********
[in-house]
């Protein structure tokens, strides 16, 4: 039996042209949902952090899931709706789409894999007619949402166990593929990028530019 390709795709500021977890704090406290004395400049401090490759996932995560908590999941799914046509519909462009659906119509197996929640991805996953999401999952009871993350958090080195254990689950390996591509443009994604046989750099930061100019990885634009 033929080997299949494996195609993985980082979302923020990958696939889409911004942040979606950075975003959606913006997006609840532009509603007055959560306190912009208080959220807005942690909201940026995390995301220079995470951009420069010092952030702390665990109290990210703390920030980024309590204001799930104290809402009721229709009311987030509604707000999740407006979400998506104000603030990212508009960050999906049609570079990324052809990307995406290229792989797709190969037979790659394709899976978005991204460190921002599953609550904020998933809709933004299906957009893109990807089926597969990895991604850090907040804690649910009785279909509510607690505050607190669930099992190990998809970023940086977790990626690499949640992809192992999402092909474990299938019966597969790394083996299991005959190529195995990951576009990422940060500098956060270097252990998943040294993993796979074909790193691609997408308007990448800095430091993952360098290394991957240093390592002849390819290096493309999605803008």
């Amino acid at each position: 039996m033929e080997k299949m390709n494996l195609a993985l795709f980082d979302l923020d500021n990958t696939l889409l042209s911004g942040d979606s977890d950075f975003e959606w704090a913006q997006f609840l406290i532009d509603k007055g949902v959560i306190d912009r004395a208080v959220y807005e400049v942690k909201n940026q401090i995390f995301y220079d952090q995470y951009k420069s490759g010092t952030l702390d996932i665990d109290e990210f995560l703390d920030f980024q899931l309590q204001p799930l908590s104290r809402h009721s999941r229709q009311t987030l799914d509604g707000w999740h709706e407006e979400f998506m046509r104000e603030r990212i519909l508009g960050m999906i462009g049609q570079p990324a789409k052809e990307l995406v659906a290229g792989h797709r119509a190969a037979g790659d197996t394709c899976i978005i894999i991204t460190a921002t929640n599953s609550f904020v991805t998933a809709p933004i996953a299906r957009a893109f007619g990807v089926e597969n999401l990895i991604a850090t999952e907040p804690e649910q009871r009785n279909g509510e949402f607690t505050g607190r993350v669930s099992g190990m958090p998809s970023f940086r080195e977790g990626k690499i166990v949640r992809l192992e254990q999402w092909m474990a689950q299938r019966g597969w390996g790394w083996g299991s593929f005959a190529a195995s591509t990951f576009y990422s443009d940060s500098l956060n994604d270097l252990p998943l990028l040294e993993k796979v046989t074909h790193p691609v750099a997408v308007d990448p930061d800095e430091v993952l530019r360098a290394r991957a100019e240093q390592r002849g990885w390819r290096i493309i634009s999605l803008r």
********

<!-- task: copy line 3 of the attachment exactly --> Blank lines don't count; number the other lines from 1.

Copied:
């Amino acid at each position: 039996m033929e080997k299949m390709n494996l195609a993985l795709f980082d979302l923020d500021n990958t696939l889409l042209s911004g942040d979606s977890d950075f975003e959606w704090a913006q997006f609840l406290i532009d509603k007055g949902v959560i306190d912009r004395a208080v959220y807005e400049v942690k909201n940026q401090i995390f995301y220079d952090q995470y951009k420069s490759g010092t952030l702390d996932i665990d109290e990210f995560l703390d920030f980024q899931l309590q204001p799930l908590s104290r809402h009721s999941r229709q009311t987030l799914d509604g707000w999740h709706e407006e979400f998506m046509r104000e603030r990212i519909l508009g960050m999906i462009g049609q570079p990324a789409k052809e990307l995406v659906a290229g792989h797709r119509a190969a037979g790659d197996t394709c899976i978005i894999i991204t460190a921002t929640n599953s609550f904020v991805t998933a809709p933004i996953a299906r957009a893109f007619g990807v089926e597969n999401l990895i991604a850090t999952e907040p804690e649910q009871r009785n279909g509510e949402f607690t505050g607190r993350v669930s099992g190990m958090p998809s970023f940086r080195e977790g990626k690499i166990v949640r992809l192992e254990q999402w092909m474990a689950q299938r019966g597969w390996g790394w083996g299991s593929f005959a190529a195995s591509t990951f576009y990422s443009d940060s500098l956060n994604d270097l252990p998943l990028l040294e993993k796979v046989t074909h790193p691609v750099a997408v308007d990448p930061d800095e430091v993952l530019r360098a290394r991957a100019e240093q390592r002849g990885w390819r290096i493309i634009s999605l803008r």